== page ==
I'm trying to determine how to accurately and properly grade a Congress of the United States[2] from a past time period on legislative and governance performance based on stats.

I hear talk about the worst Congress ever[3] being the ones from a time period of January 3, 2011 thru January 3, 2015, a time frame in which majority in the House were Republicans, and the US President was Barrack Obama, and I was wondering if that was an accurate assessment.

What metrics are used to make an accurate assessment of performance of these US Congresses? I hear some statistics can be misleading depending on certain factors, so I'm wonder what strategy in grading a US Congress is considered to result in the most accurate overall measurement of performance.



2 Answers 2


There are 2 main metrics to grade a political power:

  1. Outcome to the polity.

    This is really difficult to grade objectively, because:

    • Desirability of specific outcomes may be quite dependent on ones subjective assumptions and value system chosen. I won't bother with examples, pick any polarizing topic in society where they are split close to 50/50.

    • Objective evaluation of specific outcome is difficult, either due to the fact that it requires passage of time to see how things shake out; or due to the fact that in complicated fragile systems like modern society, causal relationships are nearly impossible to establish for anything but trivial things. Even something as isolated and simple as effect of minimal wage magnitude on low-income employment is inconclusively debated among economists, and this is actually something relatively simple and easy to study, comparatively.

  2. Satisfaction of the populace.

    This one is also really tricky to measure/use for 3 reasons:

    • Everyone is seemingly dissatisfied with Congress... (I'm too lazy to look up exact reference but approval rating was somewhere in low double digits) BUT, surprisingly, seem plenty happy with their specific congresscritters - both in terms of polls measuring satisfaction, as well as one metric that is the most relevant - re-election rates for incumbents.

    • Current popularity doesn't always match historical verdict once the long-term outcome of specific policies shapes out. Witness Venezuela when Chavez was enacting his ideas, vs. Venezuela now, when those ideas led to massive issues the moment oil revenues sustaining the policies evaporated.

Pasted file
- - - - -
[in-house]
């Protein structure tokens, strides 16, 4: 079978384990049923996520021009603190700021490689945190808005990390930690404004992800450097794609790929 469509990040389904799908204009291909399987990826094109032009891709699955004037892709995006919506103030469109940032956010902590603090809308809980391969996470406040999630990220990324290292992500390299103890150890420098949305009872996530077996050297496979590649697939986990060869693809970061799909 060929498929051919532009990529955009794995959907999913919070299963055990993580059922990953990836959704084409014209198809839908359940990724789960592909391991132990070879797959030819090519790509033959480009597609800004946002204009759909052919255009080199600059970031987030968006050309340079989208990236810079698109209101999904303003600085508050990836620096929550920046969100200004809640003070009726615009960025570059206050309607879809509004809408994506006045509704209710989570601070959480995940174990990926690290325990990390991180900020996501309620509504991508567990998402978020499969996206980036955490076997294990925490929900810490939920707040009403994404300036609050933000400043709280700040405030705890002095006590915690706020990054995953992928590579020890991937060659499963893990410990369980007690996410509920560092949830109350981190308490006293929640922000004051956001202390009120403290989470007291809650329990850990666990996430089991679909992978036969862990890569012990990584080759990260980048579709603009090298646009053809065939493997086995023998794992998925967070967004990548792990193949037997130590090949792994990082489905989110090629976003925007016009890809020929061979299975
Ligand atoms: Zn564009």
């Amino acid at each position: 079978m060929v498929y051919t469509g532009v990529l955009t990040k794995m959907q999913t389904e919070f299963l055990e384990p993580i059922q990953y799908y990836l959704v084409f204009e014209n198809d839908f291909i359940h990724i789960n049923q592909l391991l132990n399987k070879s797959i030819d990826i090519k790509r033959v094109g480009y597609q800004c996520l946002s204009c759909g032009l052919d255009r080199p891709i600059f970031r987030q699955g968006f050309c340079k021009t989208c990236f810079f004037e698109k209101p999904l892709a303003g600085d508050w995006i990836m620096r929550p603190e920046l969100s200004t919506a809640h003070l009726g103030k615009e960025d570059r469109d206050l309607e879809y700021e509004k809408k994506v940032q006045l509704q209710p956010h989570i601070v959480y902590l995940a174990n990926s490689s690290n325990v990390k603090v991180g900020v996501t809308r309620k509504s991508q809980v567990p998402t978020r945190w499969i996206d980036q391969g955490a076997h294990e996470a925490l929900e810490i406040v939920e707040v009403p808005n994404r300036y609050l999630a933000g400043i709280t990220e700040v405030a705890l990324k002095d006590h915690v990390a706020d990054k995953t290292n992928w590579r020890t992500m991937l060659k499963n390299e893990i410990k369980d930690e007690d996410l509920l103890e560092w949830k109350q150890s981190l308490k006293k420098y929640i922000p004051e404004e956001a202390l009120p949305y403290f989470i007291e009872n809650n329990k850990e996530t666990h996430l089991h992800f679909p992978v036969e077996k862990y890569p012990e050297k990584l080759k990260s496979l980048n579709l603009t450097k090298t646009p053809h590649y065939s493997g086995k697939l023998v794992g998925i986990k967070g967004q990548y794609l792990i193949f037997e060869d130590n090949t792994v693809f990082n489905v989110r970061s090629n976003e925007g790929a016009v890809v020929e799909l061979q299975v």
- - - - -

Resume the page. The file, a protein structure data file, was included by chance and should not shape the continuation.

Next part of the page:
• Any policy or outcome can satisfy and dissatisfy drastically different populations.

      As an example, any policy aimed at preserving Generation's Me-me-me (aka Baby Boomers) Social Security is wildly popular right now because the Baby Boomers who benefit from it (at the expense of the next generations) comprise the majority of population, and those who will be harmed by it aren't realizing it till it will be their time to retire 20-40 years from now. But I assure you, anyone who will be told "sorry, can't pay for your retirement like we promised, because your parents' generation didn't birth enough kids to sustain Social Security pay-ins and refused to dial down their SS pay-outs; so now the Trust Fund is short", won't be happy with the current legislative stance on Social Security, which amounts to "do nothing and hope".


This is a thought provoking question.

I know of no firm metrics (other than voting patterns, which are flawed as participation rates are so low 38% - 62% typically for national elections), though there is a plethora of writing on the effectiveness of government. For instance, you can uses STEPS: Characteristic - Definition

Strength - Relative influence over other stakeholders in the world.

Transparency - Degree of openness in government communication and data availability.

Economics - Soundness of financial footing. Judgment of whether the value delivered is worth the cost of delivering.

Public Goods - Products and services provided by the government to improve quality of life.

Social Goods - Products and services provided by the government to promote social, procedural, and economic justice. Source - Gov't Executive

The World Bank has a publication on Governmental Effectiveness: Governance Scores

Scholarly POV

The overall effectiveness of Government ideas might help refine ideas for metrics of a component of the government - e.g. Congress. That's a way to back into the question.

Otherwise you might evaluate along a number of 2 dimensional criteria - reminiscent of the "Guns vs Butter" dialectic in economics.

Use the constitution and Bill of Rights to come up with criteria: Free Exercise of Religion Freedom of Speech Freedom of the Press Freedom of Assembly Availability/support for petitioning for the redress of Grievances Fifth amendment right indices: How many are "deprived of life, liberty, or property, without due process of law?" or does the congress allow "private property be taken for public use, without just compensation"?

Things along this line. This actually seems a very interesting line of discussion.


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